PRK (photorefractive keratectomy) is a method that just a decade ago served as the main method of laser vision correction in patients with refractive errors. But not much time passed, and the “palm” was taken over by a more perfect and safer method of laser vision correction – LASIK.
Both technologies were developed for excimer laser vision correction, but they have significant differences that you should be aware of when planning aCataract Surgery. So, LASIK will improve vision much faster and cause less postoperative discomfort, with the need for short-term use of eye drops during the recovery period. After PRK surgery, the restoration of vision is much slower (healing can take several days or even months), but this method is more preferable in the case when the patient’s cornea is not thick enough or the pupils of his eyes are too wide. You can check the entire guidelines at kraffeye.com. In addition, the cost of LASIK surgery is higher in comparison with PRK, which is crucial in some situations.
Photorefractive keratectomy, like other methods of laser vision correction, is performed using an excimer laser. Such lasers selectively and ultra-precisely, under computer control, remove the tissues of the corneal surface by means of an ultraviolet (cold) beam, in a predetermined manner changing its optical power. After such a reprofiling of the cornea, the focusing of visible images on the retina is improved, and a person can forget about the refractive error (myopia, hyperopia, astigmatism).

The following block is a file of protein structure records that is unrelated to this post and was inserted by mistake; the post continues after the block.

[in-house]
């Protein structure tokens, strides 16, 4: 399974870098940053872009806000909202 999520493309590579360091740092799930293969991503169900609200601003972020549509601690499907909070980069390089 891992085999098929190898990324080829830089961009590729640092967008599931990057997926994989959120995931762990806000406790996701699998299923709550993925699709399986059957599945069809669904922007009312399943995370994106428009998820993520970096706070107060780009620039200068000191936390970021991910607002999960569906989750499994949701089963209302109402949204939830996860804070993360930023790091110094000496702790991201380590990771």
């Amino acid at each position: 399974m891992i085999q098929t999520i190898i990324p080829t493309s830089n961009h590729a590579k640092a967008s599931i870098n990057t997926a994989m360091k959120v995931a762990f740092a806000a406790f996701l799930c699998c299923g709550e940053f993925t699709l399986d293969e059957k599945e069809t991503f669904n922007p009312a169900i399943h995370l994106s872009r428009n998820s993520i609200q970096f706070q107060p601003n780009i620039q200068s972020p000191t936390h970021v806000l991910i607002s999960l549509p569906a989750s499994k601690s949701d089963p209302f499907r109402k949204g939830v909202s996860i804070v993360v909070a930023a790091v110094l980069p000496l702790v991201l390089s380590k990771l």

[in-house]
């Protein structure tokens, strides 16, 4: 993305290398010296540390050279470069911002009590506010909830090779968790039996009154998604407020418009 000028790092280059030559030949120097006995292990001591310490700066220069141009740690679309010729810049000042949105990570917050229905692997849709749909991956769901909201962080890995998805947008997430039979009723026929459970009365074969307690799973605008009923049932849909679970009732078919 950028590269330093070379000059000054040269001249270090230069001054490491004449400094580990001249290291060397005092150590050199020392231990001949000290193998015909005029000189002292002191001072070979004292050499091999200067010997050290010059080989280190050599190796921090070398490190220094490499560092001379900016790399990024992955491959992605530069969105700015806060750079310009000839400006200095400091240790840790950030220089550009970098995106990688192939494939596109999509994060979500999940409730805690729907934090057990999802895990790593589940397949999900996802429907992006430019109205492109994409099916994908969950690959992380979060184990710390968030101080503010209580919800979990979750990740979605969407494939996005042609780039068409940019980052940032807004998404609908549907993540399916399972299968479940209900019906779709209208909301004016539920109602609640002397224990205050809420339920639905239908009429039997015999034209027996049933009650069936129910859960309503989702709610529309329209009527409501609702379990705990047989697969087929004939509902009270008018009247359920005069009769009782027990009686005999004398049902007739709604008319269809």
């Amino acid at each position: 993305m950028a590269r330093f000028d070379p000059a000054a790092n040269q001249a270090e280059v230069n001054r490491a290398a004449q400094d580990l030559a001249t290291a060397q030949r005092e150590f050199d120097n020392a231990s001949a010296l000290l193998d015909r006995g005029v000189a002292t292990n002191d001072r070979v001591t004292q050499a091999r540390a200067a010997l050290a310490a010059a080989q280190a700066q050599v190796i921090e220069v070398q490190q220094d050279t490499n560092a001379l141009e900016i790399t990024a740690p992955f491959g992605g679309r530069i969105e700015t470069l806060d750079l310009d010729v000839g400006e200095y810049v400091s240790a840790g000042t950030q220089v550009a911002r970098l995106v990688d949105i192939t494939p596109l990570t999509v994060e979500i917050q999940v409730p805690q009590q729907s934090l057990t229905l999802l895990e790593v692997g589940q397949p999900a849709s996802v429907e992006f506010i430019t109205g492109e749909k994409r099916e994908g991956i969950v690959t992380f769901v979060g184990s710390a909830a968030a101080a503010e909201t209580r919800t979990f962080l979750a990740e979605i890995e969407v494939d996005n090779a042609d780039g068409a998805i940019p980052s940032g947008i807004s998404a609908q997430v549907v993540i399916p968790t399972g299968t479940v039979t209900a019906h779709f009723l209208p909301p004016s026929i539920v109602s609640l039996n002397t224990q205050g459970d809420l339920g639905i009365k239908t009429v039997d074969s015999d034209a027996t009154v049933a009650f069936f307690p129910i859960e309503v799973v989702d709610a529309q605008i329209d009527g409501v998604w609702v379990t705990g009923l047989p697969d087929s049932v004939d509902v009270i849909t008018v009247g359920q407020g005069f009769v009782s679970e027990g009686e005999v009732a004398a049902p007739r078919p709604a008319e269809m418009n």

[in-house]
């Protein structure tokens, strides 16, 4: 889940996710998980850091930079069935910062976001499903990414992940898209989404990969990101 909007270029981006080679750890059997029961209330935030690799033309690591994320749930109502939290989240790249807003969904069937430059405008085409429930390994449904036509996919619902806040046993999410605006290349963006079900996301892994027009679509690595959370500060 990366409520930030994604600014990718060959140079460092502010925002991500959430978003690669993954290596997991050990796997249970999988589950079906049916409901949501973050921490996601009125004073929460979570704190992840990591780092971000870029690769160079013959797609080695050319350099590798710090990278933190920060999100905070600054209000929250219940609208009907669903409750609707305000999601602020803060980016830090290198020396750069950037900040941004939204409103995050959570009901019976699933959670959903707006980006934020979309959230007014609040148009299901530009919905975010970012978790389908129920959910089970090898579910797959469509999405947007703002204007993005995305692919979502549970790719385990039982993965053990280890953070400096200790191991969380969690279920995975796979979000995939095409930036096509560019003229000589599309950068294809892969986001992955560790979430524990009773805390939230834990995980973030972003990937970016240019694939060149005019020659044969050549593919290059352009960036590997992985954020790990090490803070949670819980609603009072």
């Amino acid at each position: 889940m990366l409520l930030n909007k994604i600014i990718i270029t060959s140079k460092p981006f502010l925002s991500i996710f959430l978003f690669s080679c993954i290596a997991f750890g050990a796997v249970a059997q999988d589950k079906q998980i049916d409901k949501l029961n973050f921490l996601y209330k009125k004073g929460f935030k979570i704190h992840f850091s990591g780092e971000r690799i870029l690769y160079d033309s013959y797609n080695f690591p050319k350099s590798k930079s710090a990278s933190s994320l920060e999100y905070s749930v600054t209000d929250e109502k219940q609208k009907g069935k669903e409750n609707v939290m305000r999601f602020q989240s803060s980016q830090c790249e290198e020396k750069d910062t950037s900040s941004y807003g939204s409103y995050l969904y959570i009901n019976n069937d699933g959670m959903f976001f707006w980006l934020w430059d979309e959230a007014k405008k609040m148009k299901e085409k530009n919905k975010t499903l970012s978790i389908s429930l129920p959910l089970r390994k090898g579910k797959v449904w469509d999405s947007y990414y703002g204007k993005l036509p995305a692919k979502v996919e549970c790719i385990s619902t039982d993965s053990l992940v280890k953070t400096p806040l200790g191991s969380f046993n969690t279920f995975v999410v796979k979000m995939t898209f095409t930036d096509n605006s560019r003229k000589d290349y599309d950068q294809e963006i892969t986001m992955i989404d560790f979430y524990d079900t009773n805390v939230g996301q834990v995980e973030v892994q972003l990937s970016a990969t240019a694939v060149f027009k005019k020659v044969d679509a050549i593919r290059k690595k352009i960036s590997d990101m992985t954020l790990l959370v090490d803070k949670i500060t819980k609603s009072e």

Postoperative, recovery in PRk surgery
In PRK surgery, recovery is slower than in LASIK. After the first few hours of surgery it is normal to experience pain, blurred vision and intolerance to light. Pain in the postoperative period of PRK surgery can be controlled with the use of analgesics.
In the 48 hours after surgery, there is already good visual acuity, and the patient can resume part of his usual activities.
In PRK surgery the recovery time is on average one week, but it can be longer. It should be noted that this recovery period only concerns convalescence and the visual recovery is considerably higher. Visual recovery is considered to improve visual acuity (see better).
In PRK refractive surgery, the visual recovery time is high, usually between 2 to 3 months.